Pro-Life Champions

Moving the Movement: A 2021 March for Life Alternative

In January 2021, the COVID-19 pandemic that shuttered schools, churches, and businesses also changed the March for Life Chicago. But its organizers would not be thwarted, and they came up with an exciting alternative!

WeDignifythe Champagne-based pro-life group that organizes the march and that also mentors college students as they strive to become pro-life leaders—utilized the pandemic restrictions to create a unique event in lieu of the normal march activities.  

Instead of marching through the streets of Chicago, weDignify called for car rallies and car processions in six cities in the states of Wisconsin, Nebraska, Indiana, and Illinois. This event—Moving the Movement—was more successful than anyone could have imagined.

In addition to the car rallies, weDignify sought to collect 130,094 diapers to donate to local pregnancy resource centers. This number represents the number of babies aborted annually in the Midwest. Incredibly, their efforts brought in even more diapers than expected!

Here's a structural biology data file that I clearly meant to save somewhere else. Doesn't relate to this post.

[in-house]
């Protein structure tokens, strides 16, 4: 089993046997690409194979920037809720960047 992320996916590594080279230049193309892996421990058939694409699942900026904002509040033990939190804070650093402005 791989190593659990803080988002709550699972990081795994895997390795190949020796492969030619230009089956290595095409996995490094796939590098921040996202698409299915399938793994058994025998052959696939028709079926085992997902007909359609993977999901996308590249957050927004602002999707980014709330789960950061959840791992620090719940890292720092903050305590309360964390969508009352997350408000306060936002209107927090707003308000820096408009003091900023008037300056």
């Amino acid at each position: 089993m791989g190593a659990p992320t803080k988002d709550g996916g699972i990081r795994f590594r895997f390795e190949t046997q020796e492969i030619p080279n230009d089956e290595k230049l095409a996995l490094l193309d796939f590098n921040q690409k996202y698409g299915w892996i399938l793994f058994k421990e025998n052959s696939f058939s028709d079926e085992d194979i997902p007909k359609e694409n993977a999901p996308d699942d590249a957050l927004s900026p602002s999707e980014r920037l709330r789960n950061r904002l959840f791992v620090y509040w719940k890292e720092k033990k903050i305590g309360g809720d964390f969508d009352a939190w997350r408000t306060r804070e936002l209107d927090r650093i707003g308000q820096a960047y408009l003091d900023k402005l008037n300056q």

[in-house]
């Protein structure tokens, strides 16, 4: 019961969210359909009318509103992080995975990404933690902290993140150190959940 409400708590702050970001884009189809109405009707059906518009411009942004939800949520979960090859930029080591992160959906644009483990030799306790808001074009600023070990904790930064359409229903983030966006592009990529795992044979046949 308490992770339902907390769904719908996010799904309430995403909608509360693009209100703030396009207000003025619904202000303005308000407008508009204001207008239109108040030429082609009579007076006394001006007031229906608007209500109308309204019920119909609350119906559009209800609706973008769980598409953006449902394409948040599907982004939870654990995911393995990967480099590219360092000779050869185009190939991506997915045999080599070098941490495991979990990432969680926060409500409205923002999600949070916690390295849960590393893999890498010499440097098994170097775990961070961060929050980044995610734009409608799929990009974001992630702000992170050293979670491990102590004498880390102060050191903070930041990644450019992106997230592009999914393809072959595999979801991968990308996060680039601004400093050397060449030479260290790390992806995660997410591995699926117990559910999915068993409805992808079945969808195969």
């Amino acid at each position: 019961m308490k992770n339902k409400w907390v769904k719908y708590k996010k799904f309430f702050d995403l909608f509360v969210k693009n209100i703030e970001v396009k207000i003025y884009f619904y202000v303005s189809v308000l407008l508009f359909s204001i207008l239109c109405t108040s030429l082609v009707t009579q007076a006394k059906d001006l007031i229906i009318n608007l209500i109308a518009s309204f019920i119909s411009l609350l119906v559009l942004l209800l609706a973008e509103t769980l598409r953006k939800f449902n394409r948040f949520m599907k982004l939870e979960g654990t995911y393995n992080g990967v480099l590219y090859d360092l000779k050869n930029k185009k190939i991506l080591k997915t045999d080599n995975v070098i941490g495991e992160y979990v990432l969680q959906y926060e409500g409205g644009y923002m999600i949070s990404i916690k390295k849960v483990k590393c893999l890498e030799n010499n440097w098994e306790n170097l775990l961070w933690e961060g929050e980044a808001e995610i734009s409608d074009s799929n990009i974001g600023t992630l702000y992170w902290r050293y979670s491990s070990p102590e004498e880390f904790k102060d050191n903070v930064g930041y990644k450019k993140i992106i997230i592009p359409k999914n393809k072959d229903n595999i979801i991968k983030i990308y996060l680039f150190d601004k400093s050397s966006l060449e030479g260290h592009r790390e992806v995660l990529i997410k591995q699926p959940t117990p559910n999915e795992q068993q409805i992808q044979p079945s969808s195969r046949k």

COVID couldn’t stop them

Anna Kinskey, associate director of weDignify, spoke to American Life League’s executive director, Jim Sedlak, during his January 18, 2021, Radio Maria program Pro-Life Activism from Creation to Death (all.org/audio). Kinskey spoke about how the car rally was conceptualized, and she emphasized the group’s determination to not allow COVID restrictions to force them to take a year off from the annual march. She explained that the march in 2020 had garnered such interest that they just didn’t want to see that passion die. 

That year, they had 9,000 people who gathered in Daley Plaza in downtown Chicago and who then marched down Michigan Avenue. They also had “organizations from 13 different states represented. . . . There were political groups. There were pregnancy resource centers. There were post-abortive healing groups.” All were there to help people understand how to become advocates and leaders upon their return home.